Isolated earthquake survivors feel ignored by Moroccon state

In some of the remotest regions affected by Morocco’s earthquake, villagers were still residing in makeshift tents and depending on donkeys to transport essential supplies as they awaited state assistance, nearly a week following the disaster.

The earthquake, measuring 6.8 in magnitude, struck the High Atlas Mountains on the evening of September 8th. According to the most recent official statistics, it claimed the lives of 2,946 individuals and left 5,674 injured, making it Morocco’s deadliest earthquake since 1960 and the most powerful recorded since at least 1900.

Although organised camps with spacious government-provided tents and military field hospitals have emerged in some of the larger towns, certain remote areas in the rugged region continue to rely on donations left by citizens along the roadsides.

Reporters traveling along a secluded road that links Amazigh, or Berber, villages, observed survivors living in small tents or makeshift shelters crafted from plastic sheets expressing fear that aftershocks might further damage their already compromised homes.

“We Amazigh feel like foreigners in our country. We feel isolated. The people here are in need. They feel like they are alone,” Radouen Oubella, 20, said in his village of Azermoun.

He was echoing enduring complaints about the marginalization of the Amazigh community in the predominantly Arab nation.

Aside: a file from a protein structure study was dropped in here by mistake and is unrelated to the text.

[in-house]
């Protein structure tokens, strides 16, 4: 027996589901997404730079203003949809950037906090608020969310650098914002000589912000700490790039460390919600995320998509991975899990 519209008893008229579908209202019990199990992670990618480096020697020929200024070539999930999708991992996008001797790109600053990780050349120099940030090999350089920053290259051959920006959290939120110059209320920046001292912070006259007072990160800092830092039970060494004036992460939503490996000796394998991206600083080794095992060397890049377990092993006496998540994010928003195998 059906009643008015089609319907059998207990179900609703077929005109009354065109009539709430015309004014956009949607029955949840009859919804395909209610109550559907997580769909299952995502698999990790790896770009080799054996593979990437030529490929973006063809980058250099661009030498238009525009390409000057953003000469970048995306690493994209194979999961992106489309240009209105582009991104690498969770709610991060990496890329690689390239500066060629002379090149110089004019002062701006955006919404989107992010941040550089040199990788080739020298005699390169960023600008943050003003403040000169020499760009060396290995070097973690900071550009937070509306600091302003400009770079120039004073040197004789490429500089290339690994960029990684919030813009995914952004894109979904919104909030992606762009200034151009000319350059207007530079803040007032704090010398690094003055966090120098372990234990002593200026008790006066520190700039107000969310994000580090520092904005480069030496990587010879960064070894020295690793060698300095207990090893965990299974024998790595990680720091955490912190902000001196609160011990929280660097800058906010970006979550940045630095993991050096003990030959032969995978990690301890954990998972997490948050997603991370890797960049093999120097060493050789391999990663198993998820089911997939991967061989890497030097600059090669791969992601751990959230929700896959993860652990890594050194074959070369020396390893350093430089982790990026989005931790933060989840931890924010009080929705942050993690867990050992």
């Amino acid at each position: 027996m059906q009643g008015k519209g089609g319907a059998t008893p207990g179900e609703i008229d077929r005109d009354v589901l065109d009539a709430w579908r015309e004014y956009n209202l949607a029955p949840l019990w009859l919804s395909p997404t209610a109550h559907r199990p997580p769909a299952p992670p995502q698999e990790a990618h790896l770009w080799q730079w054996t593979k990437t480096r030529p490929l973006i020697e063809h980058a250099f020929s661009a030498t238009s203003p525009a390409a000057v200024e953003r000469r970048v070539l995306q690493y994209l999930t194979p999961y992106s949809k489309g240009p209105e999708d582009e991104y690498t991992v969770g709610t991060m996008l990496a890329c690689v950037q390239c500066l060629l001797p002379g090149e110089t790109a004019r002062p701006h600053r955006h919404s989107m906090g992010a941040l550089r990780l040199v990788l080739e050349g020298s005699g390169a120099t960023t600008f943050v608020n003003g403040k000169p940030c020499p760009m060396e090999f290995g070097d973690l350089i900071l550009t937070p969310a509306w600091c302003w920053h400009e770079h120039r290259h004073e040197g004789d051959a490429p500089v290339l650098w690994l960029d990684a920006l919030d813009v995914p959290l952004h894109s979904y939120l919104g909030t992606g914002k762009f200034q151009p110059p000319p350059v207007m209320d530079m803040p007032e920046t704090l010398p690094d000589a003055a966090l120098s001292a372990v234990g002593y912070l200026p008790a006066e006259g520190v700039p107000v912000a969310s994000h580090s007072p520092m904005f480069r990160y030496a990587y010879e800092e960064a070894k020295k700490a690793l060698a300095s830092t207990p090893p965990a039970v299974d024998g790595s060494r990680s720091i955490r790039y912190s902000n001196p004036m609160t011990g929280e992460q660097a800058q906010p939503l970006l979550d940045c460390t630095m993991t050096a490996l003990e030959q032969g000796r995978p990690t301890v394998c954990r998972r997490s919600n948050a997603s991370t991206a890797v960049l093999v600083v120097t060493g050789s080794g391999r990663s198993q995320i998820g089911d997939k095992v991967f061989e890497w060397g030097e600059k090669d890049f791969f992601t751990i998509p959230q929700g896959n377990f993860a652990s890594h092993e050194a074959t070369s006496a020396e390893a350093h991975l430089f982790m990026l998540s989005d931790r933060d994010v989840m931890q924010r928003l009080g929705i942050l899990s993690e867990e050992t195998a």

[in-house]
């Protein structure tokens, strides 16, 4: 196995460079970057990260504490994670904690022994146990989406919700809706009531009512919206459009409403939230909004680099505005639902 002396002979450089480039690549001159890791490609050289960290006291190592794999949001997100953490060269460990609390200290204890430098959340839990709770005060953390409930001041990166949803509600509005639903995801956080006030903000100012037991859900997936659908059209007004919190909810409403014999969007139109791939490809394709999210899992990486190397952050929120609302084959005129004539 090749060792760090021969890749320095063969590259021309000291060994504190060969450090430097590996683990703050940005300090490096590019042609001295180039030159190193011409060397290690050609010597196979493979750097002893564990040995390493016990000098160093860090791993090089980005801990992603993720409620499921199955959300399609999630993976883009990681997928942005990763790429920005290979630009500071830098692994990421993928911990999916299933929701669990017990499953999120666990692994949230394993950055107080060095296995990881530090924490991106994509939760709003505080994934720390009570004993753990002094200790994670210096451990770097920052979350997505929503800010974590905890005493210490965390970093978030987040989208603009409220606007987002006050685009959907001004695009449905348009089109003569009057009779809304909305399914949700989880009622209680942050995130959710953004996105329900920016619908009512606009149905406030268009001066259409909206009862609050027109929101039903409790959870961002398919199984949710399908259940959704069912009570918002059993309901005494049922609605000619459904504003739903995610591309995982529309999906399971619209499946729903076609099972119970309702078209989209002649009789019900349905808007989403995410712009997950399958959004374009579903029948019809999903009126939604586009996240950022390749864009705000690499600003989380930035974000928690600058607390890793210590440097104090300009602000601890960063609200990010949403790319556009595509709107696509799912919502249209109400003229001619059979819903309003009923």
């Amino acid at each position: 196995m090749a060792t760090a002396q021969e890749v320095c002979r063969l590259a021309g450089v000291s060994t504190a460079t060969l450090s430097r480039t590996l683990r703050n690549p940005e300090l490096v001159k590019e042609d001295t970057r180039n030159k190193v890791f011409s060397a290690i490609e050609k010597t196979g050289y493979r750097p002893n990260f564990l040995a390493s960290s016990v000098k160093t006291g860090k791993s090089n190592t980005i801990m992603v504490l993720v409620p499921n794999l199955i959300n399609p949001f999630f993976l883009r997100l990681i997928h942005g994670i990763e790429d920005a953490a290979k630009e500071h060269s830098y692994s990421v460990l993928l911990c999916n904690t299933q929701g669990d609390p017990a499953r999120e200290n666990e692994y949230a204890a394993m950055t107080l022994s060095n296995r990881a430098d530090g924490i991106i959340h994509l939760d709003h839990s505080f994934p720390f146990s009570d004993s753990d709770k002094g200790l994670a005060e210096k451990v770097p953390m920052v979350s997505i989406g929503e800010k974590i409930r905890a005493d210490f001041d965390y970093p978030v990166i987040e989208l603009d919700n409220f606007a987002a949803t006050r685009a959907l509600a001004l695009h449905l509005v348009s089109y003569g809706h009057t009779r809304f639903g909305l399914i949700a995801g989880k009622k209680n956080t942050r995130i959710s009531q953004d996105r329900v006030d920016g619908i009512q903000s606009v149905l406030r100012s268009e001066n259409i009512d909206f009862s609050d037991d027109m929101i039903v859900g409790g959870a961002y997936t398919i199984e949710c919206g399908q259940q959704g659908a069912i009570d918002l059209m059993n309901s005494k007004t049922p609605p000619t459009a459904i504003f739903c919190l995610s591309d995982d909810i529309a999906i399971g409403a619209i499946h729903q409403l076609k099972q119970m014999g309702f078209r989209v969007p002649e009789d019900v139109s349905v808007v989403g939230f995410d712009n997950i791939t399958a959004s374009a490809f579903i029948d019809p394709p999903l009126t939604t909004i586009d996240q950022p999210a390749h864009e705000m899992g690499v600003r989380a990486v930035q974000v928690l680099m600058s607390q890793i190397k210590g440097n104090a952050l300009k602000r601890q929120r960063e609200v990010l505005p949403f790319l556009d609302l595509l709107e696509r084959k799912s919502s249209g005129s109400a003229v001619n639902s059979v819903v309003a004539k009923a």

The government has stated its commitment to providing assistance to all victims of the earthquake to the best of its abilities.

In a statement released on Thursday, the royal palace reported that 50,000 houses had been confirmed as damaged by the earthquake. It also pledged to offer shelter and 30,000 dirhams ($3,000) to households affected by the disaster.

Furthermore, the royal palace vowed to provide reconstruction assistance, offering 140,000 dirhams for homes that had collapsed and 80,000 dirhams for those that had sustained damage.

Despite being approximately 72 km (45 miles) from the earthquake’s epicenter and experiencing some damage, the city of Marrakech is set to proceed with hosting the annual meetings of the World Bank and the International Monetary Fund, scheduled for October 9-15, as confirmed by Morocco’s central bank governor on Thursday.

However, in the Amazigh villages, there was minimal indication of government assistance materializing or of life returning to normal in the near future.

Although organized camps featuring large government-provided tents and military field hospitals have emerged in certain larger towns, some parts of the region continue to rely on donations left by citizens along the roadsides for their survival.

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